I’ve always had a strong sense of self, but I was naïve to the ways a workplace can make you question yourself. It took me six months to get my confidence back. When I quit in February 2021, clients started coming to me. These clients really respected what I had to say. They embraced the work that I made. They recommended me to other people. I started to remember why I liked being a designer and art director in the first place.

On staying focused as a freelancer

As somebody who can get anxious over a myriad of things, I had to think to myself, What little thing did you obsess about for days six months ago? I have to tell myself every day: You don’t remember. It’s going to work itself out. The most ambitious, most talented people think their work is the worst, and then they work harder. You might think that there’s some reward for that self-flagellation, but it takes a long time to realize that you can be critical of yourself, and it’s worth having a critical eye on your own work, but you have to enjoy it, too.

Sarah Stacey, 29, freelance podcast producer, Wexford, Ireland

On going freelance

I worked as a broadcast assistant for an Irish national radio station for four years. About a year into the pandemic, an opportunity came along to start editing a podcast for a U.S. client. It snowballed into further opportunities until I realized I had enough freelance work to start doing it full time.

On making it work financially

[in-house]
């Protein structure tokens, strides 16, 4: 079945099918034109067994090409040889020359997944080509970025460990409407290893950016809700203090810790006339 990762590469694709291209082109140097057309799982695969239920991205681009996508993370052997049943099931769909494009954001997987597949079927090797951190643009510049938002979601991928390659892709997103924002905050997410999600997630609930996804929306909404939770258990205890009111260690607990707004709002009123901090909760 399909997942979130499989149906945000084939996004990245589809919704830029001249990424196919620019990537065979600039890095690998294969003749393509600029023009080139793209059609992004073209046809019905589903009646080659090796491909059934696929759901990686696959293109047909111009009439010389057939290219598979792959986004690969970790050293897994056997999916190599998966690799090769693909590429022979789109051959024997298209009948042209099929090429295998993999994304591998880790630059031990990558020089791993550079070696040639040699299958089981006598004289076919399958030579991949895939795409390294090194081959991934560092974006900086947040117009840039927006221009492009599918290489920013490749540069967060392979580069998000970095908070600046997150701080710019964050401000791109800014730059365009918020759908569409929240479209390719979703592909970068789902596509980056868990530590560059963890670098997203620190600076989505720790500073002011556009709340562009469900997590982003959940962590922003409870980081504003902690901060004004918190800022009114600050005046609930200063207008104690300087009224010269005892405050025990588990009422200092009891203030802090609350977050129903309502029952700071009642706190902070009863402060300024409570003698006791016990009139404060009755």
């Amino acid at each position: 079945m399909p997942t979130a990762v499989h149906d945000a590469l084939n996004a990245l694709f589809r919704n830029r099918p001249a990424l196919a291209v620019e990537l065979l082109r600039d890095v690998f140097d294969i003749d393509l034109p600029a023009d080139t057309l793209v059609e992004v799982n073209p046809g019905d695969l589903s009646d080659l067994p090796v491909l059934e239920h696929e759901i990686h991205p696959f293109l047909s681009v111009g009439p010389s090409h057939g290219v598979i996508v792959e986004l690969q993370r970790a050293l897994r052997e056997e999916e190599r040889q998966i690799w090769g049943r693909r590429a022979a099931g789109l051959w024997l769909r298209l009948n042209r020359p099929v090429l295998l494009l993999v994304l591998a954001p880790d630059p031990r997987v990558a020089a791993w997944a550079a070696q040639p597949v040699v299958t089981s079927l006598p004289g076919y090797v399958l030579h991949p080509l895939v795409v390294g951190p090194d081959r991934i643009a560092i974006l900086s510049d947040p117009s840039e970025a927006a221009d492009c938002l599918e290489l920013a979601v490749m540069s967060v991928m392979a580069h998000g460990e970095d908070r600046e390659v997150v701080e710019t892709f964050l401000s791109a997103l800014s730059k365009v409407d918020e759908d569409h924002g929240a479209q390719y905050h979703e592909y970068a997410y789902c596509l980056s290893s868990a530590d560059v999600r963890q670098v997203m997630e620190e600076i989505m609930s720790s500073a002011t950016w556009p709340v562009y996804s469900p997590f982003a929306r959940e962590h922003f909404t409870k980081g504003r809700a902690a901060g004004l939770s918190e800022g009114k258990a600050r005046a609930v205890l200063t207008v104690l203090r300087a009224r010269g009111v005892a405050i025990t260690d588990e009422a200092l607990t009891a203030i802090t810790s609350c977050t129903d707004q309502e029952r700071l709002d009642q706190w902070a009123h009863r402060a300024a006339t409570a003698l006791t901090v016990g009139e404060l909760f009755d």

I was back at home in Wexford with my parents when the pandemic happened, so fortunately I didn’t have rent or bills to pay at the time. I had some money saved up, which helped sustain me through the quiet weeks early on when I wasn’t as busy as I am now. I also make sure to budget for things like tax bills and expenses. Finding a good accountant is so important. Make sure you keep precise records of receipts, invoices. Things can get overwhelming, and it will make life easier for you and your accountant if you have everything in order.

On setting boundaries

When you’re just starting out in the freelance world, it can be really tempting to say yes to every offer, especially if the money’s good, but there’s also a danger that you’ll take on too much. I’ve been in a couple of these situations and realized the importance of standing your ground, being clear about your expectations, and how you will and won’t work. I make sure not to answer work-related emails and messages outside of standard working hours — 6 p.m. is usually my cutoff point — and I don’t normally work weekends unless I’ve agreed to it at the start of a project. I’ve also set a minimum daily rate, which ensures I won’t be underpaid. I recently decided to put together a document with details of what I expect from clients and what they can expect from me. I now send this to each new client I work with to avoid any potential issues later on. That way we can both be sure it’s a good fit.

Interviews have been edited and condensed for clarity.

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Turn ‘I’m Thinking of Going Freelance’ Into an Actual Thing